According to Dan Witters, research director for the Gallup-Healthways Well-Being Index, there is a clear relationship between poor physical health outcomes, such as obesity, and many of these habits. “When you’re talking about obesity, the big three are healthy eating, exercise, and smoking…”
10. Little Rock-North Little Rock-Conway, Ark.
9. Spartanburg, S.C.
8. Chattanooga, Tenn.-Ga.
7. Clarksville, Tenn.-Ky.
6. Fort Smith, Ark.-Okla.
5. Redding, Calif.
4. Columbus, Ga.-Ala.
3. Kingsport-Bristol-Bristol, Tenn.-Va.
2. Charleston, W.Va.
1. Huntington-Ashland, W.Va.-Ky.-Ohio
RTFA for the depressing details. Each metro area is rated for a physical health index, obesity, blood pressure and poverty rate. Following notes describe contributing factors – without having the courage to confront politics and ideology.
Fact is – nine of these ten unhealthiest cities are in the old [and new] Confederacy. You’re looking at the actual achievements of Tea Party and right-wing Republicans, Blue Dog Democrats and True Believers in fundamentalist religion. This is the reality they offer to Americans gullible enough, ignorant enough to vote them into power.
Electronic cigarettes can change gene expression in a similar way to tobacco, according to one of the first studies to investigate the biological effects of the devices.
Presented at the American Association for Cancer Research annual meeting on 6 April in San Diego, California, the research looked at human bronchial cells that contained some mutations found in smokers at risk of lung cancer. The cells were immortalized, grown in culture medium that had been exposed to e-cigarette vapour and their gene expression profiled.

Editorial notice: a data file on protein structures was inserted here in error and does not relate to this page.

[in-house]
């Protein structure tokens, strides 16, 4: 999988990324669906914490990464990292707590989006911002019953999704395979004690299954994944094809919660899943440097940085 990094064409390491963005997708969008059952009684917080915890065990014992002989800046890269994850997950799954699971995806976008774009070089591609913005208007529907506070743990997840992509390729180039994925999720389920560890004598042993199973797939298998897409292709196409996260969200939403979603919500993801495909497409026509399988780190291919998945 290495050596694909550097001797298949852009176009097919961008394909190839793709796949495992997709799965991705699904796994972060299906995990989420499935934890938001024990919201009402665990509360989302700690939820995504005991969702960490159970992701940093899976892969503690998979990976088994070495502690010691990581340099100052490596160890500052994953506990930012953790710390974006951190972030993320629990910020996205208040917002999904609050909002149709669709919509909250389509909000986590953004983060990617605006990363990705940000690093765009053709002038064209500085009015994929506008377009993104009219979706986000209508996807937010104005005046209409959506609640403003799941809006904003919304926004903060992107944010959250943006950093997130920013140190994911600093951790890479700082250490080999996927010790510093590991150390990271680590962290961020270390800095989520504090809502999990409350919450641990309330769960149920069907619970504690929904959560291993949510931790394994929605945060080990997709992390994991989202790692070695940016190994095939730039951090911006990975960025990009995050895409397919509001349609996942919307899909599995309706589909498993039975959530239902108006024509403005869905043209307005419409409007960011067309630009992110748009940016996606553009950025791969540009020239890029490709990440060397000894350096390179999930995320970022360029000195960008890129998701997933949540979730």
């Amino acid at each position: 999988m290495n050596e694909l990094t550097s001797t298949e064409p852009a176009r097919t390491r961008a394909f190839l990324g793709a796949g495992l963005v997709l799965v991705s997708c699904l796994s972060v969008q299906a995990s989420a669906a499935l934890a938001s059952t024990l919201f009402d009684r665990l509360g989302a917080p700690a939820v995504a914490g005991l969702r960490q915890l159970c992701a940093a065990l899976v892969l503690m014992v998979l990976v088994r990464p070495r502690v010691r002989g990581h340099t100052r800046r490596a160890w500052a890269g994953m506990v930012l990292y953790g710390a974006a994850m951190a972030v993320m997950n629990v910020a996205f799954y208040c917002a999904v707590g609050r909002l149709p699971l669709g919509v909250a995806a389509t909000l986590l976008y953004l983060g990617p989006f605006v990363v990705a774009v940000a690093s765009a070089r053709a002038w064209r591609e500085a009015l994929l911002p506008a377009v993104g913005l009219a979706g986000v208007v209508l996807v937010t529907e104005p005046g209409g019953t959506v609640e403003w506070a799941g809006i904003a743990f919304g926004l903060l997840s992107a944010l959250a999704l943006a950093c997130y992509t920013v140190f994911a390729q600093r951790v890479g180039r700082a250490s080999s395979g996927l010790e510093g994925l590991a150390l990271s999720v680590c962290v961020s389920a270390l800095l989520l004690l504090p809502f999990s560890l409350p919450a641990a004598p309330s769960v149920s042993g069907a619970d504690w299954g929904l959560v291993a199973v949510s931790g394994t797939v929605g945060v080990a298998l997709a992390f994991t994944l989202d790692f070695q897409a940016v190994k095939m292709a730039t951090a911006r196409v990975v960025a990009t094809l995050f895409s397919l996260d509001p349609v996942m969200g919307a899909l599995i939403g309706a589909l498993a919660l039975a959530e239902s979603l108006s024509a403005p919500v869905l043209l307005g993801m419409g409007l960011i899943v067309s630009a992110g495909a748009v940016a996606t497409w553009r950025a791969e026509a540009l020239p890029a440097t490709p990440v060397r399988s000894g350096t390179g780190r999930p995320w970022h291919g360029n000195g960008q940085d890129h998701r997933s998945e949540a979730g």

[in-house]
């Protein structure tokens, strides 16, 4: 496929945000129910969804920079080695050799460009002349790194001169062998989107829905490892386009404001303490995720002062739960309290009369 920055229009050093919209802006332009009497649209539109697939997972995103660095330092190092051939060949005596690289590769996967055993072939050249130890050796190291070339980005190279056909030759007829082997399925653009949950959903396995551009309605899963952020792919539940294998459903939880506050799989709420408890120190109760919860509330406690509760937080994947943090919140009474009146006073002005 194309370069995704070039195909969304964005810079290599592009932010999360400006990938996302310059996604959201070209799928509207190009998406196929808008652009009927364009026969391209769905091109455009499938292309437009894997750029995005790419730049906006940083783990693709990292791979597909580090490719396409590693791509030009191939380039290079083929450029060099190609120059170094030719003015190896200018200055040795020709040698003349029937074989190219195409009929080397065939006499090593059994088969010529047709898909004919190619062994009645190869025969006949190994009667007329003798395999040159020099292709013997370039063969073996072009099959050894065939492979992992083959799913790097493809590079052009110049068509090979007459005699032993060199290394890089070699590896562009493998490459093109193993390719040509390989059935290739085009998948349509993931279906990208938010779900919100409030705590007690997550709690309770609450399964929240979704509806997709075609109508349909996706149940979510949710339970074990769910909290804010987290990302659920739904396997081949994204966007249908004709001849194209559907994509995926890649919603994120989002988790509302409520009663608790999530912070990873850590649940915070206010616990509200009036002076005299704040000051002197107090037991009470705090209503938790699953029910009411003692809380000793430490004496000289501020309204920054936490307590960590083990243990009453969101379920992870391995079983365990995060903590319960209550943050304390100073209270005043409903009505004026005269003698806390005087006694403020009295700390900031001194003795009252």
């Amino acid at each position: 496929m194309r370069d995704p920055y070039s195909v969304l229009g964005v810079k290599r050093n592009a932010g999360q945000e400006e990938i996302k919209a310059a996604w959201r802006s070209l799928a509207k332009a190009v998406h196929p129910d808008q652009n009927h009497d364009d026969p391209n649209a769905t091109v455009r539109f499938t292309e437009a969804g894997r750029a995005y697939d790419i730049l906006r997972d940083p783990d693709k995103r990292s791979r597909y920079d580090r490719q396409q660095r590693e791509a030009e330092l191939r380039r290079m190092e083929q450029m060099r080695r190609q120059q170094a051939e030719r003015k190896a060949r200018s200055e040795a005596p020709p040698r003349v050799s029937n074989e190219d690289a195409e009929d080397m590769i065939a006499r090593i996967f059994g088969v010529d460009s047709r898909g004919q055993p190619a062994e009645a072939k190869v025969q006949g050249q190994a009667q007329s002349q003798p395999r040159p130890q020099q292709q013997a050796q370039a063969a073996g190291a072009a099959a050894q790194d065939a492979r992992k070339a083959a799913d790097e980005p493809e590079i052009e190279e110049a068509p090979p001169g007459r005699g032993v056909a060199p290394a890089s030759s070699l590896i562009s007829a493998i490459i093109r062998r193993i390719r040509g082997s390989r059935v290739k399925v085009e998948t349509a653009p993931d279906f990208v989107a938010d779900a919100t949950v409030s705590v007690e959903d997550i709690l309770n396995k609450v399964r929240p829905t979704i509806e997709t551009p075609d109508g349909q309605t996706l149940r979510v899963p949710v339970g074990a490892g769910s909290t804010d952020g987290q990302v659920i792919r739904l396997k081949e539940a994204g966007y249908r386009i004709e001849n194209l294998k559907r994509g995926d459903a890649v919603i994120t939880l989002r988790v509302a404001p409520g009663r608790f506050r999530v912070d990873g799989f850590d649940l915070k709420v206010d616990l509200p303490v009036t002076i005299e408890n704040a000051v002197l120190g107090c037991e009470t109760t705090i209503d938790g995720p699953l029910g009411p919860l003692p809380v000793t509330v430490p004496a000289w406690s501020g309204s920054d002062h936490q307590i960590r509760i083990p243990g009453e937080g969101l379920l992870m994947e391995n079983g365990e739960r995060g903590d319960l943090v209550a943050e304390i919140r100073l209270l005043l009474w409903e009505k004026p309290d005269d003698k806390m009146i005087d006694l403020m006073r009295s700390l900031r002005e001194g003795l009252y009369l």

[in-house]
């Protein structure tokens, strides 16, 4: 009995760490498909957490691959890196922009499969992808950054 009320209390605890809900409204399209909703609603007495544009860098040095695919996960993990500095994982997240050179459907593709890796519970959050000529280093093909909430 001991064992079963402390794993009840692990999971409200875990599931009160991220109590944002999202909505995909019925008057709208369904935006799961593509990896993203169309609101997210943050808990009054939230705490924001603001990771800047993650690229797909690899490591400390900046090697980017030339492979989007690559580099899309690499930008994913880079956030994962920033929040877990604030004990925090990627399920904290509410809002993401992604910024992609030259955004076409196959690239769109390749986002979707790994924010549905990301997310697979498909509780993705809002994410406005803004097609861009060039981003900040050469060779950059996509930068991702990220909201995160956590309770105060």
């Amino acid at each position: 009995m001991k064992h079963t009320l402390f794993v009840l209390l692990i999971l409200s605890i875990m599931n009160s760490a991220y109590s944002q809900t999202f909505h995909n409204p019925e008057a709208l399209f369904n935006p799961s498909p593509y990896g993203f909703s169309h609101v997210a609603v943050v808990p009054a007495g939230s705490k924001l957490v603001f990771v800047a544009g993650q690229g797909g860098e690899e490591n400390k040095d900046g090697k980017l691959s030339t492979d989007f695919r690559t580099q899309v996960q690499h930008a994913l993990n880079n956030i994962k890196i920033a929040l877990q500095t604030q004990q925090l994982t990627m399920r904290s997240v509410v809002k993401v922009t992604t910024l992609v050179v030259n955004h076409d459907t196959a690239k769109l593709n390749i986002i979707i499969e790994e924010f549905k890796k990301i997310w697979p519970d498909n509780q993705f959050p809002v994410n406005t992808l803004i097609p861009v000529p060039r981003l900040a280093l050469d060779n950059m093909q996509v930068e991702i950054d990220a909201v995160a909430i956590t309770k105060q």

The researchers found that the cells grown in medium exposed to the vapour of e-cigarettes showed a similar pattern of gene expression to those grown in a medium exposed to tobacco smoke…
The changes are not identical, says study researcher Avrum Spira, who works on genomics and lung cancer at Boston University in Massachusetts. But “there are some striking similarities”, he says. The team is now evaluating whether the alterations mean that cells behave more like cancer cells in culture.
I don’t doubt the companies making a buck from this latest tobacco “substitute” will fight to the death to protect their profits. Your death. Their profits.
A former nurse was sentenced Friday to 20 years in a South Carolina prison for killing her 6-week-old daughter with breast milk containing high levels of morphine.
Stephanie Greene, 39, of Campobello was convicted Thursday after a three-week trial. She was given 20 years for homicide by child abuse and a total of 10 years on other charges to run concurrently.
Alexis Catherine Greene died in 2010 when she was only 46 days old. A coroner found potentially fatal morphine levels in her system.
Barry Barnette, a prosecutor, said Greene has 39 charges of obtaining prescription drugs fraudulently…
During his closing statement, Barnette told jurors Greene “knew how to work the system” to obtain prescriptions. He said she did not tell the doctors who prescribed her morphine that she was nursing.
“She loved her drugs more than she loved her child,” Barnette said.
Jurors deliberated for less than four hours Thursday before returning a guilty verdict. Greene was jailed immediately.
Greene’s defense attorney made what might have been a compelling plea for accidental death saying there are no documented cases of morphine in a nursing mother killing an infant – morphine being available by prescription for nursing mothers. There may be elements of truth in that defense – something any good defense lawyer knows about.
The fact remains Greene was not just relying on prescribed doses from her good old family doctor. She functioned, as far as I’ve been able to learn, like any junkie accumulating her drugs via phony prescriptions and under false pretenses. As a nurse, she knew doctors needed to know she was nursing – and didn’t say a word.